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Can Mayoral Control Fix Broken Urban School Districts?

Tuesday March 2008


Joel I. Klein Chancellor, Department of Education, New York City

Mayoral control has emerged as among the most significant new trends in urban school reform. Beginning in Boston and Chicago in the 1990s, this governance change has now been adopted by numerous other school districts, including New York City. The strongest argument for transferring control of school systems from independent boards of education to the office of the mayor, has been the hope of achieving greater efficiency and effectiveness, through clear accountability. The Manhattan Institute’s conference on mayoral control of urban school districts will look at the record to date and explore the question of whether serious innovation requires mayoral control.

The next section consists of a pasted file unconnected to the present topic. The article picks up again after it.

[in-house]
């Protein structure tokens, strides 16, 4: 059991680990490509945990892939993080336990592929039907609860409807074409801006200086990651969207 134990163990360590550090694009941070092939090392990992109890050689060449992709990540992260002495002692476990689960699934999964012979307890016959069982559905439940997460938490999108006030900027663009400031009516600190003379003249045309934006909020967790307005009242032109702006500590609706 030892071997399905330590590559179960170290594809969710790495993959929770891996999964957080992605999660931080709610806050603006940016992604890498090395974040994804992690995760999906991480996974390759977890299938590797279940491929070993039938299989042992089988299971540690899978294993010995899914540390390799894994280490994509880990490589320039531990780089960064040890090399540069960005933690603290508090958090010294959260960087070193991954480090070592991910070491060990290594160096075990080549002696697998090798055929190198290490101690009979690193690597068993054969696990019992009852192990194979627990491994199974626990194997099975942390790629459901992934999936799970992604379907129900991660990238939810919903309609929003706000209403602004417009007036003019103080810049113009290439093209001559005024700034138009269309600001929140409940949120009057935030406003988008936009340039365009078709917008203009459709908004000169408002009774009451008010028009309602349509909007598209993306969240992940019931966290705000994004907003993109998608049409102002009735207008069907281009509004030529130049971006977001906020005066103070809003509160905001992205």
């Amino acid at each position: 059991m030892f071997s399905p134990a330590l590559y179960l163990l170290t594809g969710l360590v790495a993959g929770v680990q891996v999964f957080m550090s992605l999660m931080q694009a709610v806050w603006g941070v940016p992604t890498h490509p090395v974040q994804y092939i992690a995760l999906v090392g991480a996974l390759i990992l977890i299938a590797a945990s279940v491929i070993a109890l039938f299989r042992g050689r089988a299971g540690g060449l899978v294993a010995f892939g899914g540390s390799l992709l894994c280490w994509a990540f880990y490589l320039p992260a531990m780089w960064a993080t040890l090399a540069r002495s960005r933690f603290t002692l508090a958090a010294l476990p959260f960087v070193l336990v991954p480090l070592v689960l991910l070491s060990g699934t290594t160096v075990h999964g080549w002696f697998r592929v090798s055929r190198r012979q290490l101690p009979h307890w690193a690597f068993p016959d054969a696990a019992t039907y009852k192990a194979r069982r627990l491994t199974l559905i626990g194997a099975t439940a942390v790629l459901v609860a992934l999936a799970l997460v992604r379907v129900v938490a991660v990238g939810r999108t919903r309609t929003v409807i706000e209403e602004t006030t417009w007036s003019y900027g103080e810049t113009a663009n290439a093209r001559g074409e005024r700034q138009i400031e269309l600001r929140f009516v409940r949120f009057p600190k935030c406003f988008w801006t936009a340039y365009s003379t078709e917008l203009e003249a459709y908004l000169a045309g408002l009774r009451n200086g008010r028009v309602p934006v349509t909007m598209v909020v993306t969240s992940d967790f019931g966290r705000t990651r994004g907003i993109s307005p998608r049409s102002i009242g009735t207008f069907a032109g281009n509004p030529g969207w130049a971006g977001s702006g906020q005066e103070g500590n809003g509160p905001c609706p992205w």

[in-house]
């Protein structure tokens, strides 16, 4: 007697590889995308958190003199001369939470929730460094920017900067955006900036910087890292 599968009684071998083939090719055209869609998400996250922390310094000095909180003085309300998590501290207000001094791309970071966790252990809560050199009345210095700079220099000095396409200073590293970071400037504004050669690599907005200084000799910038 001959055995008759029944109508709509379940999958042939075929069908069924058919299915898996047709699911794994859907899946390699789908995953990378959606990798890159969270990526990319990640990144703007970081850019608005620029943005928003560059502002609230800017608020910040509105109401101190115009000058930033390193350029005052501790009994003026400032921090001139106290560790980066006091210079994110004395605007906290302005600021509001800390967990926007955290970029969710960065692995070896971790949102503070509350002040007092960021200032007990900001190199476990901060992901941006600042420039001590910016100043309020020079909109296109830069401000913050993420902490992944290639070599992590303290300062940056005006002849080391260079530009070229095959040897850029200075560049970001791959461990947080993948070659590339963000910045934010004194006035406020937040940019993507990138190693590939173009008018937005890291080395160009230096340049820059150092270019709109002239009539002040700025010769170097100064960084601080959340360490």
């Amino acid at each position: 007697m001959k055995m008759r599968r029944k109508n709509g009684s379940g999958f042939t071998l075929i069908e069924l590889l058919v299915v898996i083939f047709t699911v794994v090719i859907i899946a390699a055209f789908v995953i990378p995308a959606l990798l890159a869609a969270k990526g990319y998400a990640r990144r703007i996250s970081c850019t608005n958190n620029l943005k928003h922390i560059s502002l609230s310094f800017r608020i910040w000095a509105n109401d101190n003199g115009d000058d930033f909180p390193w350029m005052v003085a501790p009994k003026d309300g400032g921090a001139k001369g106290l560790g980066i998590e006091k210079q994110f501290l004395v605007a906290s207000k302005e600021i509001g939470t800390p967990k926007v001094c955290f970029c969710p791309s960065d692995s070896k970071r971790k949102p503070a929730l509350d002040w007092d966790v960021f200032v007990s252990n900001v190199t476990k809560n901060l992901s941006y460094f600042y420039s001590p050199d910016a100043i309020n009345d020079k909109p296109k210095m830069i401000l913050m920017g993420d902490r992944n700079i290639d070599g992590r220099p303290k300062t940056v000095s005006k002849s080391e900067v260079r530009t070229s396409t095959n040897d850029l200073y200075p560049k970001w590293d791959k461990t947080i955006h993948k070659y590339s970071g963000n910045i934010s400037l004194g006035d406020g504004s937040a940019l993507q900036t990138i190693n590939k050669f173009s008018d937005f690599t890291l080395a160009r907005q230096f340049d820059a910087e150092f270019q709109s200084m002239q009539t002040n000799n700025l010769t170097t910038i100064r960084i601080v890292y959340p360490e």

8:00 AM Registration
8:30 AM Opening Remarks: Joel I. Klein, Chancellor, Department of Education, New York City
9:00 AM Panel Discussion I: Lessons from Other Cities
Panelists: Thomas Payzant, Former Superintendent, Boston Public Schools; Senior Lecturer, Harvard Graduate School of Education
Michelle Rhee, Chancellor, District of Columbia Public Schools
Paul G. Vallas, Superintendent, Recovery School District, New Orleans
Kenneth K. Wong, Walter and Leonore Annenberg Chair for Education Policy, Director, Urban Education Policy Program, Brown University
Moderator: Marcus Winters, Senior Fellow, Manhattan Institute
10:20 AM Break
10:30 AM Panel Discussion II: Mayoral Control Reauthorization in New York City
Panelists: David C. Bloomfield, Associate Professor & Program Head, Educational Leadership, Brooklyn College
Seymour Fliegel, President, Center for Educational Innovation-Public Education Association
Diane Ravitch, Research Professor of Education, New York University
Joe Williams, Executive Director, Democrats for Education Reform
Moderator: David M. Steiner, Klara & Larry Silverstein Dean, School of Education, Hunter College, CUNY
12:00 PM Adjournment